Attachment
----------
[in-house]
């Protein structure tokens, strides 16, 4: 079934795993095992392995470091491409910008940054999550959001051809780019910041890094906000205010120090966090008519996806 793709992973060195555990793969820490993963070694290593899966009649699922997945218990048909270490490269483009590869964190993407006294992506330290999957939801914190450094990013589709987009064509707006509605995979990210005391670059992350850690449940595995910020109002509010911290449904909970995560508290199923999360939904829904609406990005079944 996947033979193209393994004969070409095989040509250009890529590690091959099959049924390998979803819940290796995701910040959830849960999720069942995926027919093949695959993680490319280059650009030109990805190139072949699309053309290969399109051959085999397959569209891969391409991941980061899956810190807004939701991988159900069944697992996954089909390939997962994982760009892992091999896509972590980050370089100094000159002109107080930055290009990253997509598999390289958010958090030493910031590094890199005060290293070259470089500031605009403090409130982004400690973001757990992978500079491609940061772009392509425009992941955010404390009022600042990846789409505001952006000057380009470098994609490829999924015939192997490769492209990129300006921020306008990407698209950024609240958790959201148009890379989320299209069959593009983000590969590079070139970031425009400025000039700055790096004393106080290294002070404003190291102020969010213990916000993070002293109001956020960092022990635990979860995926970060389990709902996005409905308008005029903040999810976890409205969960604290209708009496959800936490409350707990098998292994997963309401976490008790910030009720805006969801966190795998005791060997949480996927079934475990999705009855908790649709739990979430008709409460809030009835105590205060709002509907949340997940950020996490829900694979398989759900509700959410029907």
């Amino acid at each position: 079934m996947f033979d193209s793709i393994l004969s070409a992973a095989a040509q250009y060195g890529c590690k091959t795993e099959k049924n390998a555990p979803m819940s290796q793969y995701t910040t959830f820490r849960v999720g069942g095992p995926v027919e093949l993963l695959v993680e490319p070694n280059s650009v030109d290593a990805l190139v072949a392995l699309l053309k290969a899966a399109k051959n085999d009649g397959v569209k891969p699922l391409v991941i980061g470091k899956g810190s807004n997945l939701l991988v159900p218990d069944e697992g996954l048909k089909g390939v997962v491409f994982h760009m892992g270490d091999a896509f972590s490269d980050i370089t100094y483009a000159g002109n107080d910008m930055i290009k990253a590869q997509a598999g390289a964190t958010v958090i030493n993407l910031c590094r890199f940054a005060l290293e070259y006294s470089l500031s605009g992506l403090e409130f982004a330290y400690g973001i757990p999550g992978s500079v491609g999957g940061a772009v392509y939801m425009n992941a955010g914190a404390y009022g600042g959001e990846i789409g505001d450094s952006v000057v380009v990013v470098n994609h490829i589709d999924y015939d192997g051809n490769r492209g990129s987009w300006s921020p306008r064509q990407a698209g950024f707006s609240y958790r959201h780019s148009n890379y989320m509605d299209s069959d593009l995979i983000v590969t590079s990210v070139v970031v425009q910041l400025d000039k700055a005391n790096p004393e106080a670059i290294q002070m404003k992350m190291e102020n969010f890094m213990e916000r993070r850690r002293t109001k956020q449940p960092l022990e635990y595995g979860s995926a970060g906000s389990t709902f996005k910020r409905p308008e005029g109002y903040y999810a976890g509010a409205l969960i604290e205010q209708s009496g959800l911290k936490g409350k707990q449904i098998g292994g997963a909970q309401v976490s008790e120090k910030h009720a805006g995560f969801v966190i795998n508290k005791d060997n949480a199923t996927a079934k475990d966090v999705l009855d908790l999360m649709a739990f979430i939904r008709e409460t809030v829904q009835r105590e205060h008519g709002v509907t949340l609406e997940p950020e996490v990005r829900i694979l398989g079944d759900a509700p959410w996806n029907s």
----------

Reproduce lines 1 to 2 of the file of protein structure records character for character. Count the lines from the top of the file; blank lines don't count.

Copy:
[in-house]
């Protein structure tokens, strides 16, 4: 079934795993095992392995470091491409910008940054999550959001051809780019910041890094906000205010120090966090008519996806 793709992973060195555990793969820490993963070694290593899966009649699922997945218990048909270490490269483009590869964190993407006294992506330290999957939801914190450094990013589709987009064509707006509605995979990210005391670059992350850690449940595995910020109002509010911290449904909970995560508290199923999360939904829904609406990005079944 996947033979193209393994004969070409095989040509250009890529590690091959099959049924390998979803819940290796995701910040959830849960999720069942995926027919093949695959993680490319280059650009030109990805190139072949699309053309290969399109051959085999397959569209891969391409991941980061899956810190807004939701991988159900069944697992996954089909390939997962994982760009892992091999896509972590980050370089100094000159002109107080930055290009990253997509598999390289958010958090030493910031590094890199005060290293070259470089500031605009403090409130982004400690973001757990992978500079491609940061772009392509425009992941955010404390009022600042990846789409505001952006000057380009470098994609490829999924015939192997490769492209990129300006921020306008990407698209950024609240958790959201148009890379989320299209069959593009983000590969590079070139970031425009400025000039700055790096004393106080290294002070404003190291102020969010213990916000993070002293109001956020960092022990635990979860995926970060389990709902996005409905308008005029903040999810976890409205969960604290209708009496959800936490409350707990098998292994997963309401976490008790910030009720805006969801966190795998005791060997949480996927079934475990999705009855908790649709739990979430008709409460809030009835105590205060709002509907949340997940950020996490829900694979398989759900509700959410029907």